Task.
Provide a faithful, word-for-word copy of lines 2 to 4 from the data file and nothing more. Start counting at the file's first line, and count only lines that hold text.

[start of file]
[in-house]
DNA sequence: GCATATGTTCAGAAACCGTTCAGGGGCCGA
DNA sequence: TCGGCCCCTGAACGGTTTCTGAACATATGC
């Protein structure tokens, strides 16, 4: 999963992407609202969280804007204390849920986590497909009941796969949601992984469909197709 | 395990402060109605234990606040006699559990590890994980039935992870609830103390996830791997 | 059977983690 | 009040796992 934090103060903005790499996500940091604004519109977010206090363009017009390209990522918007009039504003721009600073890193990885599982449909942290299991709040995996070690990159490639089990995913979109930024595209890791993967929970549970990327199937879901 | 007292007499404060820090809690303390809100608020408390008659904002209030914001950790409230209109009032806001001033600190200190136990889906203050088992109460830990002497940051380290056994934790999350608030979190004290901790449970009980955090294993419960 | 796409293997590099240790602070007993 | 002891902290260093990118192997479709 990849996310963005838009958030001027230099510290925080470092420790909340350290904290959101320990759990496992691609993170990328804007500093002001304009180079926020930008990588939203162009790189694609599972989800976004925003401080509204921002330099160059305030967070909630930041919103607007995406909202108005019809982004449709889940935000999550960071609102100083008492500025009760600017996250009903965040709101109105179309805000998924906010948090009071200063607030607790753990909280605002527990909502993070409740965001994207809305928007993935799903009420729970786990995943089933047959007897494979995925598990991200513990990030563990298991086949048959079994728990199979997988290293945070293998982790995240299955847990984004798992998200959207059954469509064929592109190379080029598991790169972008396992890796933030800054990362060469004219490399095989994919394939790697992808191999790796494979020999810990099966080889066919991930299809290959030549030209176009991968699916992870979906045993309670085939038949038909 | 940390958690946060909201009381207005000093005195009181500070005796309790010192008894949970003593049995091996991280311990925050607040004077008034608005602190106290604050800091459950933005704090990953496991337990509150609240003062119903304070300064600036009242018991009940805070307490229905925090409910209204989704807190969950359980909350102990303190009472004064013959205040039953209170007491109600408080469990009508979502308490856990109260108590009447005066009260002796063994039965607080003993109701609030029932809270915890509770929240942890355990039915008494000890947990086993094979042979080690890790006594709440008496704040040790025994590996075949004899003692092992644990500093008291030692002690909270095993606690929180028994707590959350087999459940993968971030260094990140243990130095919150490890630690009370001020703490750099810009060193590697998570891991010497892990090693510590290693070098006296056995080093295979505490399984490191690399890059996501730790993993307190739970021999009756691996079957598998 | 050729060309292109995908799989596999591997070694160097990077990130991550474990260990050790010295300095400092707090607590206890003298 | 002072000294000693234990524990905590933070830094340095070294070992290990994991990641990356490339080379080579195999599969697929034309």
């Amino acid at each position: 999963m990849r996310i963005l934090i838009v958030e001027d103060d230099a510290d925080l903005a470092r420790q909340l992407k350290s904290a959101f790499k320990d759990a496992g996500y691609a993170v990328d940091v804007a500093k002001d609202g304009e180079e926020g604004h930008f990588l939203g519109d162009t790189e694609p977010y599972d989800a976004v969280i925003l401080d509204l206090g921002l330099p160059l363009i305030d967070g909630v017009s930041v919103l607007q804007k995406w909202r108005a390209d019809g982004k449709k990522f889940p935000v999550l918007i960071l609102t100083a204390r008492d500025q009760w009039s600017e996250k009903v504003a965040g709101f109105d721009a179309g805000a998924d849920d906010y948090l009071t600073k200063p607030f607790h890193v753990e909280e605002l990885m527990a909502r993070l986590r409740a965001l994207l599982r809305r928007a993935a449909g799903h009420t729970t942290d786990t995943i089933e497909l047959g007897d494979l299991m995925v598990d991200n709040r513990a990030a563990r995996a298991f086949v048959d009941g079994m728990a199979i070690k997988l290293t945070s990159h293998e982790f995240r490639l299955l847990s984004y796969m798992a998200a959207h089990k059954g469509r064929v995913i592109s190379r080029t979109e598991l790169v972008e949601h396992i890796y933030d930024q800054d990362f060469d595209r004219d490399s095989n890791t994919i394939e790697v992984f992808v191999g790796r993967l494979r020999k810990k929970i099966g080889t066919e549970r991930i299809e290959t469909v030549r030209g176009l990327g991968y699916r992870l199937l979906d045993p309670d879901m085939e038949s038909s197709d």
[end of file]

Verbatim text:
DNA sequence: GCATATGTTCAGAAACCGTTCAGGGGCCGA
DNA sequence: TCGGCCCCTGAACGGTTTCTGAACATATGC
């Protein structure tokens, strides 16, 4: 999963992407609202969280804007204390849920986590497909009941796969949601992984469909197709 | 395990402060109605234990606040006699559990590890994980039935992870609830103390996830791997 | 059977983690 | 009040796992 934090103060903005790499996500940091604004519109977010206090363009017009390209990522918007009039504003721009600073890193990885599982449909942290299991709040995996070690990159490639089990995913979109930024595209890791993967929970549970990327199937879901 | 007292007499404060820090809690303390809100608020408390008659904002209030914001950790409230209109009032806001001033600190200190136990889906203050088992109460830990002497940051380290056994934790999350608030979190004290901790449970009980955090294993419960 | 796409293997590099240790602070007993 | 002891902290260093990118192997479709 990849996310963005838009958030001027230099510290925080470092420790909340350290904290959101320990759990496992691609993170990328804007500093002001304009180079926020930008990588939203162009790189694609599972989800976004925003401080509204921002330099160059305030967070909630930041919103607007995406909202108005019809982004449709889940935000999550960071609102100083008492500025009760600017996250009903965040709101109105179309805000998924906010948090009071200063607030607790753990909280605002527990909502993070409740965001994207809305928007993935799903009420729970786990995943089933047959007897494979995925598990991200513990990030563990298991086949048959079994728990199979997988290293945070293998982790995240299955847990984004798992998200959207059954469509064929592109190379080029598991790169972008396992890796933030800054990362060469004219490399095989994919394939790697992808191999790796494979020999810990099966080889066919991930299809290959030549030209176009991968699916992870979906045993309670085939038949038909 | 940390958690946060909201009381207005000093005195009181500070005796309790010192008894949970003593049995091996991280311990925050607040004077008034608005602190106290604050800091459950933005704090990953496991337990509150609240003062119903304070300064600036009242018991009940805070307490229905925090409910209204989704807190969950359980909350102990303190009472004064013959205040039953209170007491109600408080469990009508979502308490856990109260108590009447005066009260002796063994039965607080003993109701609030029932809270915890509770929240942890355990039915008494000890947990086993094979042979080690890790006594709440008496704040040790025994590996075949004899003692092992644990500093008291030692002690909270095993606690929180028994707590959350087999459940993968971030260094990140243990130095919150490890630690009370001020703490750099810009060193590697998570891991010497892990090693510590290693070098006296056995080093295979505490399984490191690399890059996501730790993993307190739970021999009756691996079957598998 | 050729060309292109995908799989596999591997070694160097990077990130991550474990260990050790010295300095400092707090607590206890003298 | 002072000294000693234990524990905590933070830094340095070294070992290990994991990641990356490339080379080579195999599969697929034309």